In Australia and Canada, which host large numbers of junior miners and exploration companies that are struggling to deal with rock-bottom demand for new sources of metal, mining companies are increasingly turning to marijuana, a market that would likely have proven too controversial just a decade ago. Today, the increasing recognition of the plant's therapeutic value has created new, potentially lucrative 'cannabusiness' opportunities, and with trailblazers like the US state of Colorado providing successful case studies for more wholesale legalisation, the sector looks well-placed for growth.

A May 2014 story in the Financial Post noted that over a dozen junior mining companies in Canada had announced a pivot into medical marijuana, with more jumping on the bandwagon since then. Furthermore, many smaller outfits are abandoning mining entirely rather than simply diversifying their activities. Gold explorer Affinor Resources became Affinor Growers last year after a takeover and restructuring that saw it transform from a mineral explorer into an agriculture and medical marijuana company.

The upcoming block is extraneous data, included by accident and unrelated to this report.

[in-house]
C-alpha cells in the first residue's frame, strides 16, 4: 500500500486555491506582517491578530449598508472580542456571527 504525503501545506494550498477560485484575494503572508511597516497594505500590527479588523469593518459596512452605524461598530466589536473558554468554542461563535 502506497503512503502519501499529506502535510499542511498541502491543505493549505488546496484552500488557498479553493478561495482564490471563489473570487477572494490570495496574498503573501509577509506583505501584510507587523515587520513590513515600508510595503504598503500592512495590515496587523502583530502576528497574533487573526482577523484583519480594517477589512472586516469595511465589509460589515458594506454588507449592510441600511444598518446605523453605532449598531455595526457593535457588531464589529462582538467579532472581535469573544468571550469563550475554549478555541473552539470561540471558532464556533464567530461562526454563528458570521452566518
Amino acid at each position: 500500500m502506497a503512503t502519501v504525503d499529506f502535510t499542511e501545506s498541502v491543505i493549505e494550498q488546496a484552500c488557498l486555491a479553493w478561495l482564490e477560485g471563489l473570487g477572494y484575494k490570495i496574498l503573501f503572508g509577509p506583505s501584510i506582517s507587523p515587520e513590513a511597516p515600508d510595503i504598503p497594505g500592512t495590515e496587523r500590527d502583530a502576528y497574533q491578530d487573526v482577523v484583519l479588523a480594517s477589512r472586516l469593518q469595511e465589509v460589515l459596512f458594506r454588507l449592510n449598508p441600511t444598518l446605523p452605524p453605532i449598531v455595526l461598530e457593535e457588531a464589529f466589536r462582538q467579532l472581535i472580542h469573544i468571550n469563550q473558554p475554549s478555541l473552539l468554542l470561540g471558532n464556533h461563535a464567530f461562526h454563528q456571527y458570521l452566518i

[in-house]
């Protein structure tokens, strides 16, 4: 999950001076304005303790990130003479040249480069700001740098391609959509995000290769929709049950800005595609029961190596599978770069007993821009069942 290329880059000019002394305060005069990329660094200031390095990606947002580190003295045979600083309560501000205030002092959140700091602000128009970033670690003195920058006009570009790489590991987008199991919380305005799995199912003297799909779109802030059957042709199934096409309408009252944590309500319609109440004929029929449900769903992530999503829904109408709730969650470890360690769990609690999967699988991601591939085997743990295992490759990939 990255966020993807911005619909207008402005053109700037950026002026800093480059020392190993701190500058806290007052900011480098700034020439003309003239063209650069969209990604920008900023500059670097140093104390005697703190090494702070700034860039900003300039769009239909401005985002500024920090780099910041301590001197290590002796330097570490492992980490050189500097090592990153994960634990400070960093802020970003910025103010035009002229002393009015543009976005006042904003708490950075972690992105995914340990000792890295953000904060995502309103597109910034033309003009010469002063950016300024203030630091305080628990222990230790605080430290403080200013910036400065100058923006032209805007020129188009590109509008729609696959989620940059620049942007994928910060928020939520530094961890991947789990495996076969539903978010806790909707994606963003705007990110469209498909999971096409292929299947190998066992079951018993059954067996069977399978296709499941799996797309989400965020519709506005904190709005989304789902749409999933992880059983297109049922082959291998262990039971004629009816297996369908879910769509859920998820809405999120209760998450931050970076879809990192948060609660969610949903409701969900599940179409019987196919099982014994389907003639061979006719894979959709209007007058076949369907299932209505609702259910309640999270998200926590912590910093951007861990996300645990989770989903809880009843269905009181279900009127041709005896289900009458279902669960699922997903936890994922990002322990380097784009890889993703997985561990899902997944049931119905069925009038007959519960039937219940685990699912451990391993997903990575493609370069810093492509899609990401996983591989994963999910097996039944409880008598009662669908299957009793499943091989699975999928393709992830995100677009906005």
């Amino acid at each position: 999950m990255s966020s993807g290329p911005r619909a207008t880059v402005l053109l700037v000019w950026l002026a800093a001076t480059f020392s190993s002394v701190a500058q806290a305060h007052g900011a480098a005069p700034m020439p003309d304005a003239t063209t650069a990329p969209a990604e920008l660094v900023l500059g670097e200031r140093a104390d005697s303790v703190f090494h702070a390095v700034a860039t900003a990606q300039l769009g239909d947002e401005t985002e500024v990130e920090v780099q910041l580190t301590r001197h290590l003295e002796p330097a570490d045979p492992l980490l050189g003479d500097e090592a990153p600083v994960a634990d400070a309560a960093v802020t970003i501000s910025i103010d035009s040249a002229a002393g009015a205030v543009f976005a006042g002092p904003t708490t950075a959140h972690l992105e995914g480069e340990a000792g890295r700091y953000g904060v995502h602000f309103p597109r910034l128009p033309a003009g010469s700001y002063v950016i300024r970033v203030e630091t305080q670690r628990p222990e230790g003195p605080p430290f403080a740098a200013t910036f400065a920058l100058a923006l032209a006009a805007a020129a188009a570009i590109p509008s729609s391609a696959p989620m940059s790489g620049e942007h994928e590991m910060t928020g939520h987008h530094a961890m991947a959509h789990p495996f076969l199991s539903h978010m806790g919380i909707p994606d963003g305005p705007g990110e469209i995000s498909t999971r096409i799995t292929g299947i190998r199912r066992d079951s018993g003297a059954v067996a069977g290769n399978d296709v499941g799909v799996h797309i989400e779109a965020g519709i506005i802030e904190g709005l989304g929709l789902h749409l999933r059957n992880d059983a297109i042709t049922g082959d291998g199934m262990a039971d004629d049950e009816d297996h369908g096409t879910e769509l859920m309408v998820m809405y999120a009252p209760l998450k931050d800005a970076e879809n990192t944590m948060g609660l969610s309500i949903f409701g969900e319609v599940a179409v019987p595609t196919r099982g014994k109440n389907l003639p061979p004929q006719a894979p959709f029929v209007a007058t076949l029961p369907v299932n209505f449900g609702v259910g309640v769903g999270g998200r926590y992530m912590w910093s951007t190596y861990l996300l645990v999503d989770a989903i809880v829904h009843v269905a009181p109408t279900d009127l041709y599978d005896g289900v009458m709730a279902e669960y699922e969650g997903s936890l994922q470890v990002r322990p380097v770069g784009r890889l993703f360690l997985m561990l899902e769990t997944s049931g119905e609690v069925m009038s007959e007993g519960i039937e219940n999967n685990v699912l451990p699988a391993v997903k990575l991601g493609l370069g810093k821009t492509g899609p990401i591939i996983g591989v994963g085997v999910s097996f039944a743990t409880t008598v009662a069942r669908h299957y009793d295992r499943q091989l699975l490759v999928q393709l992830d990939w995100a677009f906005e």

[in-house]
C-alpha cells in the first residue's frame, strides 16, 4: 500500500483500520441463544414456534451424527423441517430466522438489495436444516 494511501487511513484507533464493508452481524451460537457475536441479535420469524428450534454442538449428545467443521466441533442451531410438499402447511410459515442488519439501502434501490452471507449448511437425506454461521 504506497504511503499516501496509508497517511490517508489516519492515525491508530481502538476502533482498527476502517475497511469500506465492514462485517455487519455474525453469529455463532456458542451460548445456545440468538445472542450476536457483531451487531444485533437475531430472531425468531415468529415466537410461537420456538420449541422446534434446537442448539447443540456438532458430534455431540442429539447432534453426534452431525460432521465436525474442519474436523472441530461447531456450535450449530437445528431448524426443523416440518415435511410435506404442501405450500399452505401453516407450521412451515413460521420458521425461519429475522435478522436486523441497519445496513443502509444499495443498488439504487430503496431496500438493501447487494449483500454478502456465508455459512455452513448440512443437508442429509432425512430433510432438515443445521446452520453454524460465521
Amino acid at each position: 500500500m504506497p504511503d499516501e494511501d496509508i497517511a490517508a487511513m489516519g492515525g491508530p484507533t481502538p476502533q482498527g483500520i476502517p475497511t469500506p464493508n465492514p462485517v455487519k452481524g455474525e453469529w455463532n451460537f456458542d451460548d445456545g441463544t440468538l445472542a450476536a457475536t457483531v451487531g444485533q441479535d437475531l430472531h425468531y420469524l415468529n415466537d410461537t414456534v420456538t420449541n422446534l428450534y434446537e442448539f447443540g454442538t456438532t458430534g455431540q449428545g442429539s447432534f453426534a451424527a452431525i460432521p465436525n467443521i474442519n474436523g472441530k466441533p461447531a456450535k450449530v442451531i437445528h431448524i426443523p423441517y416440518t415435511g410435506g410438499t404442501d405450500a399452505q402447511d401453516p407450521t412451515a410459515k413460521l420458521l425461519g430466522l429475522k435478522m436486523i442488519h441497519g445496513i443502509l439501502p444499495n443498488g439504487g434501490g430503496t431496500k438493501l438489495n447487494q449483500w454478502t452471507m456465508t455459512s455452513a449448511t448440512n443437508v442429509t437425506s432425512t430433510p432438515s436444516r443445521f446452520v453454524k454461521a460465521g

"[Affinor Resources' executives] were clearly looking for something to do with this shell that they'd been keeping on the market, because the mining thing just kind of went bust," Affinor Growers director Nick Brusatore told the Financial Post last year.

In an August interview with Reuters, John Fowler of Canadian former gold and copper explorer Supreme Pharmaceuticals, which is now seeking a licence to grow medical marijuana at its new greenhouse facility in Ontario, said: "With the downturn that the mining industry has suffered, I think the smart and innovative entrepreneurs in the sector are looking for other asset types that can rebuild businesses and restore lost value for shareholders." .

Similar moves into agriculture, cosmetics and technology by mining companies in Canada, Australia, South America and elsewhere provide abundant examples of the many diversification methods employed by the industry to adapt during the bust years of the commodity cycle. While the growing numbers of junior and mid-sized companies abandoning the resource sector entirely has raised some concerns that there won't be enough exploration capacity if and when the market picks up again, immediate survival tends to trump long-term strategy for companies in the red.